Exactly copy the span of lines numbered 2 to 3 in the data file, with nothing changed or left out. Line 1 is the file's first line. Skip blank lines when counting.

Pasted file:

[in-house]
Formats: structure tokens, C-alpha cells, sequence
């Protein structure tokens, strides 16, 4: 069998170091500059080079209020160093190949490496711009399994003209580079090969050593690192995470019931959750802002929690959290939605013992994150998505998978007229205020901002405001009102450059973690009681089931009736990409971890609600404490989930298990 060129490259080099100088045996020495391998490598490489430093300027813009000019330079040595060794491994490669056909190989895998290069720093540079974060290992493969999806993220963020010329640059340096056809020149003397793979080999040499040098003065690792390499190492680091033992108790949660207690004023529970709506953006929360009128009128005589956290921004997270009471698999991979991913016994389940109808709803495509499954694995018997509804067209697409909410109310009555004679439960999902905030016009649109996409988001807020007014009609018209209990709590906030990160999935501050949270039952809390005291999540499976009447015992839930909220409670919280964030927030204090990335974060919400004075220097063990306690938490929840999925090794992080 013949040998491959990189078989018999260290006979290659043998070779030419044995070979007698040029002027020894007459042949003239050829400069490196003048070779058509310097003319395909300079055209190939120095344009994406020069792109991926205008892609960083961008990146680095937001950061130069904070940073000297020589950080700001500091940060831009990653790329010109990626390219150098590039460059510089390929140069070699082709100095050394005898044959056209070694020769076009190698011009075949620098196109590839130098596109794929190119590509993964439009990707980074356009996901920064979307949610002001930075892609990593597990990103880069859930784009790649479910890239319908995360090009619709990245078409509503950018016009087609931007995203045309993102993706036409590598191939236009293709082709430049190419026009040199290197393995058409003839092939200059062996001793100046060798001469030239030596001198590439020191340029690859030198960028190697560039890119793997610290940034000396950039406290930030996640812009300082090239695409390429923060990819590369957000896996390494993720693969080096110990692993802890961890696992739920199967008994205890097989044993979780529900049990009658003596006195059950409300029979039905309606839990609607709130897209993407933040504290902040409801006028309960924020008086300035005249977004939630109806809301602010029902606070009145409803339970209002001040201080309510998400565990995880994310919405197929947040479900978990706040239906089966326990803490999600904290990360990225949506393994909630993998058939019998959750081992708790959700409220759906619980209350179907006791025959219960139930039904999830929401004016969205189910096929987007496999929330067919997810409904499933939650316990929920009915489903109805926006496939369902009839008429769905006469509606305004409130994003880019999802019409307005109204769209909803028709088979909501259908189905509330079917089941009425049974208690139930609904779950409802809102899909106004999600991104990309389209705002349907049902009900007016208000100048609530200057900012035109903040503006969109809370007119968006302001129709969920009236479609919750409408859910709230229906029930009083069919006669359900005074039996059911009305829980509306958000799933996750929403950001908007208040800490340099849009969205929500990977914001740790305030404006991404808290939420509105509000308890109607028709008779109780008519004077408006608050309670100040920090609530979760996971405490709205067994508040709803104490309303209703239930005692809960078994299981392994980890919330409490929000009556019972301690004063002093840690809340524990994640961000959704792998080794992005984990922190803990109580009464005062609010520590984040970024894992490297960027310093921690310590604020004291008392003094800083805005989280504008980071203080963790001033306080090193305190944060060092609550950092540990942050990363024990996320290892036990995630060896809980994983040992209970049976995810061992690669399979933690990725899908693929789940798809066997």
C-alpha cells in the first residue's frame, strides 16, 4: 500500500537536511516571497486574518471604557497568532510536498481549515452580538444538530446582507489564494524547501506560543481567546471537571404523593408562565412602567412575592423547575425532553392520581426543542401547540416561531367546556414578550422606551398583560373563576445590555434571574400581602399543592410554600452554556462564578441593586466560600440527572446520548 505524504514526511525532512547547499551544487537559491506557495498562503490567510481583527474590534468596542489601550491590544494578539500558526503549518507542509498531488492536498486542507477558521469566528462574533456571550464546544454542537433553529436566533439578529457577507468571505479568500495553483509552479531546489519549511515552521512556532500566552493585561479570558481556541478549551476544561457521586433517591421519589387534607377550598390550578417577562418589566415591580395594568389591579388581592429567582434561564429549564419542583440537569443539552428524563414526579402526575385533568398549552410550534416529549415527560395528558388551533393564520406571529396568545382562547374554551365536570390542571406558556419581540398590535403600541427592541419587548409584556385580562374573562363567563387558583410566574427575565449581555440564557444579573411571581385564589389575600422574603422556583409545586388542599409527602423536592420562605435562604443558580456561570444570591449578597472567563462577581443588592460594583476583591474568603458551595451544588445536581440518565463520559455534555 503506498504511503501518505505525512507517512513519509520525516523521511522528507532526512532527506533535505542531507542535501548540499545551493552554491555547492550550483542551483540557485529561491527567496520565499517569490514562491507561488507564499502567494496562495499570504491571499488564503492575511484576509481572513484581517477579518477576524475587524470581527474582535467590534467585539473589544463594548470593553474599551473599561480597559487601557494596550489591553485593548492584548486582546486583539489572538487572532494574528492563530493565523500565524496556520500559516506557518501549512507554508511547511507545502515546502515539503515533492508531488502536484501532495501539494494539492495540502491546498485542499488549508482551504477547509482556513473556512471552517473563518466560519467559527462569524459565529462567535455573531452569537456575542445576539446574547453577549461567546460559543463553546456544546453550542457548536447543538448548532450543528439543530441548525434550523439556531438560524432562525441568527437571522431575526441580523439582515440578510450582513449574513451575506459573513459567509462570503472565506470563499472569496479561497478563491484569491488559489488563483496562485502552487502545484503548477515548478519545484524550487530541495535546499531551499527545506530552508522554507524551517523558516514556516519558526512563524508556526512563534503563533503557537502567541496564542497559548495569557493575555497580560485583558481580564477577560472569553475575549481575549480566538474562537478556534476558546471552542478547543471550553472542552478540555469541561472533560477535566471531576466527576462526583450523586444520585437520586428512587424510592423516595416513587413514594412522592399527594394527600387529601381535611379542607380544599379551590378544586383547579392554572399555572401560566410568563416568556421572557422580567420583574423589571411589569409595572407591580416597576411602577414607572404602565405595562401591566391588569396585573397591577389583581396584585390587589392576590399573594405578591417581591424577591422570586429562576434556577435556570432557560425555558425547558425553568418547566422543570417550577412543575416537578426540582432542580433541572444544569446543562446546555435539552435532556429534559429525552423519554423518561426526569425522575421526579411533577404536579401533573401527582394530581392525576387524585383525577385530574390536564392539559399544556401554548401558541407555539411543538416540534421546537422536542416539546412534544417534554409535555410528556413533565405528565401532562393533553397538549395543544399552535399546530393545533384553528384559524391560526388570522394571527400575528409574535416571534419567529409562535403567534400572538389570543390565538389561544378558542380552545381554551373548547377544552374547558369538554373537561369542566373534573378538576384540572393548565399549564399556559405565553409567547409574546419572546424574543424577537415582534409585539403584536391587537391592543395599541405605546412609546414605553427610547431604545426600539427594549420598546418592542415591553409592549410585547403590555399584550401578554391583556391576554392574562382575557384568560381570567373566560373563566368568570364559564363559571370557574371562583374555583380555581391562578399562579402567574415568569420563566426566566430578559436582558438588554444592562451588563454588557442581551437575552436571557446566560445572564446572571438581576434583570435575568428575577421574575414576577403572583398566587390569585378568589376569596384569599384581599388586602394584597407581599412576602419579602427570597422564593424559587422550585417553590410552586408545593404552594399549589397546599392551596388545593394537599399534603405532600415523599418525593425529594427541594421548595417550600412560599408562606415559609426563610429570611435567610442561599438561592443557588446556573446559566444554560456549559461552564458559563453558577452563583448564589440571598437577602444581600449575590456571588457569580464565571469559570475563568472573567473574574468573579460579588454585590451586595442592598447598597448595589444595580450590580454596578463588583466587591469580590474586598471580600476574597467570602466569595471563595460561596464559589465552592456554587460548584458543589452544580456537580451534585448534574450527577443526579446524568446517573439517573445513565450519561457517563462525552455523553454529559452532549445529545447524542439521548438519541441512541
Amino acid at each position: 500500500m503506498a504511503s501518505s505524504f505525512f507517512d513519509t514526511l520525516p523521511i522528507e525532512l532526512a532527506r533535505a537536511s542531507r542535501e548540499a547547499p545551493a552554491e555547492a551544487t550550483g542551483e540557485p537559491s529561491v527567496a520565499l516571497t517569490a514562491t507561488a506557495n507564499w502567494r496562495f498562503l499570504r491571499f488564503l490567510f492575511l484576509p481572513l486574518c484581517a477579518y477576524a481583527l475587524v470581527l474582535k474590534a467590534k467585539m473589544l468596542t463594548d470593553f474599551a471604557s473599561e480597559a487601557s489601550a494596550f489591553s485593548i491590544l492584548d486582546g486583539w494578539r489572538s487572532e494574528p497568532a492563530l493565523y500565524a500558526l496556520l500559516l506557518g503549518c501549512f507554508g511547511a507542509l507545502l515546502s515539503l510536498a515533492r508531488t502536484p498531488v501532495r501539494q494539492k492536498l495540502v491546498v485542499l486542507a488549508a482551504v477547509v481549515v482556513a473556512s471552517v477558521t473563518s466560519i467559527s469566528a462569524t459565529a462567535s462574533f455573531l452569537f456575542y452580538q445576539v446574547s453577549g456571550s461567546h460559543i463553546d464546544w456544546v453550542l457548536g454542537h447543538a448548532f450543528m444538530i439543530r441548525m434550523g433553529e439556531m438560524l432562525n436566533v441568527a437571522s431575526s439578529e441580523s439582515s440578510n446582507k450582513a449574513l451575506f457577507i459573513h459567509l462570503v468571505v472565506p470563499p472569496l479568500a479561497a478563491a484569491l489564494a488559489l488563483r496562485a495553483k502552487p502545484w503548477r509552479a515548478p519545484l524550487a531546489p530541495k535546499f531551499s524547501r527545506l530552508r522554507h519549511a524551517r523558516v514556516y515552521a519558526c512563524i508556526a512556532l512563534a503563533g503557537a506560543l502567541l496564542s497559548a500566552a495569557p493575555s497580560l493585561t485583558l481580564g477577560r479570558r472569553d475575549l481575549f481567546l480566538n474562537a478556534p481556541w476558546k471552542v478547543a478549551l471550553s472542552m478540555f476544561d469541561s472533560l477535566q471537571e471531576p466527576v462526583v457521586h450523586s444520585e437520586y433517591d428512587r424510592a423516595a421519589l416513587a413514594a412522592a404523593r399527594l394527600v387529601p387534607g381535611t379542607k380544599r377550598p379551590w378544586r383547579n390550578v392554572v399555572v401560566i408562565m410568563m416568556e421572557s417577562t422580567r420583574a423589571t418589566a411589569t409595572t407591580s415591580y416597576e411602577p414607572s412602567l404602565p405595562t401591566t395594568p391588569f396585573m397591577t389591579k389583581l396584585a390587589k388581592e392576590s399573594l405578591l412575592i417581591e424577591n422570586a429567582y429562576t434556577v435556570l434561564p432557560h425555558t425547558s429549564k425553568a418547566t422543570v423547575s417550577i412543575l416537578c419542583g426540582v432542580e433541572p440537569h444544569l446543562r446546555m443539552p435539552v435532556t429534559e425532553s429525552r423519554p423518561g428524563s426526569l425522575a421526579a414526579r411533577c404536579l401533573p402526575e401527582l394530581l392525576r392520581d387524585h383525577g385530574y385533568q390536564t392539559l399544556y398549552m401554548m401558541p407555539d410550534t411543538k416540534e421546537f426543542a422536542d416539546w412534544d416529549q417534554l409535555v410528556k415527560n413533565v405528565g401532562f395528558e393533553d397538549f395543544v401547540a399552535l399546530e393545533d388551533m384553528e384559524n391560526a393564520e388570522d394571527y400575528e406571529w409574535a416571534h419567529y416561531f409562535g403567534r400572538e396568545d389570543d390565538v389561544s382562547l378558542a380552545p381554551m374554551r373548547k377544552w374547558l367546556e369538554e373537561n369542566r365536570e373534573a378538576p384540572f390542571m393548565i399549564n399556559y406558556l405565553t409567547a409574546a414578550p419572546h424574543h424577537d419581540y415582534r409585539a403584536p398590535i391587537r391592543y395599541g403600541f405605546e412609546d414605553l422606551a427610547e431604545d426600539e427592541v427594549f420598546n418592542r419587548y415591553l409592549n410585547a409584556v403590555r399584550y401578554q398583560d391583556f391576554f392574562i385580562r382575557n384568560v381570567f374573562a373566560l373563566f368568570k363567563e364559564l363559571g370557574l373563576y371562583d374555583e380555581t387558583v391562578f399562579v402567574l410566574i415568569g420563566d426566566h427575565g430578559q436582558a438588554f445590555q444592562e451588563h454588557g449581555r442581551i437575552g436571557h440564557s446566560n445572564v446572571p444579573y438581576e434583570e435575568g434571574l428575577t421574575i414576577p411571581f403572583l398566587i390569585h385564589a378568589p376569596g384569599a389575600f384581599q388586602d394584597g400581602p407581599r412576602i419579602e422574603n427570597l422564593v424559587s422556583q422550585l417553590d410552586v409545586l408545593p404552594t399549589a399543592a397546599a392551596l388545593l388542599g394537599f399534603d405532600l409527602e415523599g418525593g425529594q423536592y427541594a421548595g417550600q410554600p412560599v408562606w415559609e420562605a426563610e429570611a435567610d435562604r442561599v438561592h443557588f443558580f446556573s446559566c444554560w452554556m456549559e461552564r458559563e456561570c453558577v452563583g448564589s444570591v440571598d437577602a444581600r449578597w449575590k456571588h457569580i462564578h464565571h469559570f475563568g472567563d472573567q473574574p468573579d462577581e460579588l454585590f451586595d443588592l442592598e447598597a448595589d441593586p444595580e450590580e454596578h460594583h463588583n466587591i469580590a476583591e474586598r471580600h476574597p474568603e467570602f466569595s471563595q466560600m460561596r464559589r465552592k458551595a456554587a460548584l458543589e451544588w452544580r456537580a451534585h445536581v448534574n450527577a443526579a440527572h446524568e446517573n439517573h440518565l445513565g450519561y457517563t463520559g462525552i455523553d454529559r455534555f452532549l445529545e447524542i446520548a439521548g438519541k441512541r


Formats: structure tokens, C-alpha cells, sequence
């Protein structure tokens, strides 16, 4: 069998170091500059080079209020160093190949490496711009399994003209580079090969050593690192995470019931959750802002929690959290939605013992994150998505998978007229205020901002405001009102450059973690009681089931009736990409971890609600404490989930298990 060129490259080099100088045996020495391998490598490489430093300027813009000019330079040595060794491994490669056909190989895998290069720093540079974060290992493969999806993220963020010329640059340096056809020149003397793979080999040499040098003065690792390499190492680091033992108790949660207690004023529970709506953006929360009128009128005589956290921004997270009471698999991979991913016994389940109808709803495509499954694995018997509804067209697409909410109310009555004679439960999902905030016009649109996409988001807020007014009609018209209990709590906030990160999935501050949270039952809390005291999540499976009447015992839930909220409670919280964030927030204090990335974060919400004075220097063990306690938490929840999925090794992080 013949040998491959990189078989018999260290006979290659043998070779030419044995070979007698040029002027020894007459042949003239050829400069490196003048070779058509310097003319395909300079055209190939120095344009994406020069792109991926205008892609960083961008990146680095937001950061130069904070940073000297020589950080700001500091940060831009990653790329010109990626390219150098590039460059510089390929140069070699082709100095050394005898044959056209070694020769076009190698011009075949620098196109590839130098596109794929190119590509993964439009990707980074356009996901920064979307949610002001930075892609990593597990990103880069859930784009790649479910890239319908995360090009619709990245078409509503950018016009087609931007995203045309993102993706036409590598191939236009293709082709430049190419026009040199290197393995058409003839092939200059062996001793100046060798001469030239030596001198590439020191340029690859030198960028190697560039890119793997610290940034000396950039406290930030996640812009300082090239695409390429923060990819590369957000896996390494993720693969080096110990692993802890961890696992739920199967008994205890097989044993979780529900049990009658003596006195059950409300029979039905309606839990609607709130897209993407933040504290902040409801006028309960924020008086300035005249977004939630109806809301602010029902606070009145409803339970209002001040201080309510998400565990995880994310919405197929947040479900978990706040239906089966326990803490999600904290990360990225949506393994909630993998058939019998959750081992708790959700409220759906619980209350179907006791025959219960139930039904999830929401004016969205189910096929987007496999929330067919997810409904499933939650316990929920009915489903109805926006496939369902009839008429769905006469509606305004409130994003880019999802019409307005109204769209909803028709088979909501259908189905509330079917089941009425049974208690139930609904779950409802809102899909106004999600991104990309389209705002349907049902009900007016208000100048609530200057900012035109903040503006969109809370007119968006302001129709969920009236479609919750409408859910709230229906029930009083069919006669359900005074039996059911009305829980509306958000799933996750929403950001908007208040800490340099849009969205929500990977914001740790305030404006991404808290939420509105509000308890109607028709008779109780008519004077408006608050309670100040920090609530979760996971405490709205067994508040709803104490309303209703239930005692809960078994299981392994980890919330409490929000009556019972301690004063002093840690809340524990994640961000959704792998080794992005984990922190803990109580009464005062609010520590984040970024894992490297960027310093921690310590604020004291008392003094800083805005989280504008980071203080963790001033306080090193305190944060060092609550950092540990942050990363024990996320290892036990995630060896809980994983040992209970049976995810061992690669399979933690990725899908693929789940798809066997």